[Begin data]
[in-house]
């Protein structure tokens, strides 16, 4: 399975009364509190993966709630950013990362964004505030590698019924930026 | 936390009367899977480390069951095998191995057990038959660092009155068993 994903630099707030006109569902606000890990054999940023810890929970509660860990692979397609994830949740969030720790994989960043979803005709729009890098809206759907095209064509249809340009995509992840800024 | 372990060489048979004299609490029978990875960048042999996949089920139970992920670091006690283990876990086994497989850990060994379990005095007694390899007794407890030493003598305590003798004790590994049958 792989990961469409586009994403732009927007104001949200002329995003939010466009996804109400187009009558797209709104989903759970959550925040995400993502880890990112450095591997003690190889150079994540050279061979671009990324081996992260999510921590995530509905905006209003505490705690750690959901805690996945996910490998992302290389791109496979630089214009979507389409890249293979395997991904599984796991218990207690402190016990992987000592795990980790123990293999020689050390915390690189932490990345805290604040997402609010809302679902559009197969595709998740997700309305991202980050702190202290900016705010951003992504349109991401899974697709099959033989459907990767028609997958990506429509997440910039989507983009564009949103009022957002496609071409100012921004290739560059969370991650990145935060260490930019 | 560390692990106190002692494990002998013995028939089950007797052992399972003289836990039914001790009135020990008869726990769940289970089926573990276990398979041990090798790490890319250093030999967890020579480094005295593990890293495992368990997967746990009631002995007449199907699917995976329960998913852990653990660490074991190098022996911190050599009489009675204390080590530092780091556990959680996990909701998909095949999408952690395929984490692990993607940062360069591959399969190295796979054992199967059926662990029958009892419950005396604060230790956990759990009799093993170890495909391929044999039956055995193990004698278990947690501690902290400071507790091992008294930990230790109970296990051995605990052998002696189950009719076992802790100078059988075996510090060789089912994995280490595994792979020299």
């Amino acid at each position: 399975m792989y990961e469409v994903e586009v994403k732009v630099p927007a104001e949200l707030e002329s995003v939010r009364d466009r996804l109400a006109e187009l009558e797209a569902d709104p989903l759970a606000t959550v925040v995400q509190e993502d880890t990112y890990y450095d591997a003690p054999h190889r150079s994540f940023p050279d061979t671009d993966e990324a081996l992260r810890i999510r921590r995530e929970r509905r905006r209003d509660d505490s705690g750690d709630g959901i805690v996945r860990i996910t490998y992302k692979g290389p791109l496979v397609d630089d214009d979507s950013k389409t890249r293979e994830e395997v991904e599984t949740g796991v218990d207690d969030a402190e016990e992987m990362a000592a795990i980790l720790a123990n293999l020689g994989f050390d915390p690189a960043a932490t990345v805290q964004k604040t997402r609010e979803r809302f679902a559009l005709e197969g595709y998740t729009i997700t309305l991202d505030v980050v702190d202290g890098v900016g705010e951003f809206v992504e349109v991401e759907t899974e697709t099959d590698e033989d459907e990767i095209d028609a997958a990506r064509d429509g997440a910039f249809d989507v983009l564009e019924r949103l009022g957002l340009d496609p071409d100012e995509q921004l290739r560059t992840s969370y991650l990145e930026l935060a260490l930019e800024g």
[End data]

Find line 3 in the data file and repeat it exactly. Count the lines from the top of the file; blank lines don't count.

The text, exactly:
């Amino acid at each position: 399975m792989y990961e469409v994903e586009v994403k732009v630099p927007a104001e949200l707030e002329s995003v939010r009364d466009r996804l109400a006109e187009l009558e797209a569902d709104p989903l759970a606000t959550v925040v995400q509190e993502d880890t990112y890990y450095d591997a003690p054999h190889r150079s994540f940023p050279d061979t671009d993966e990324a081996l992260r810890i999510r921590r995530e929970r509905r905006r209003d509660d505490s705690g750690d709630g959901i805690v996945r860990i996910t490998y992302k692979g290389p791109l496979v397609d630089d214009d979507s950013k389409t890249r293979e994830e395997v991904e599984t949740g796991v218990d207690d969030a402190e016990e992987m990362a000592a795990i980790l720790a123990n293999l020689g994989f050390d915390p690189a960043a932490t990345v805290q964004k604040t997402r609010e979803r809302f679902a559009l005709e197969g595709y998740t729009i997700t309305l991202d505030v980050v702190d202290g890098v900016g705010e951003f809206v992504e349109v991401e759907t899974e697709t099959d590698e033989d459907e990767i095209d028609a997958a990506r064509d429509g997440a910039f249809d989507v983009l564009e019924r949103l009022g957002l340009d496609p071409d100012e995509q921004l290739r560059t992840s969370y991650l990145e930026l935060a260490l930019e800024g």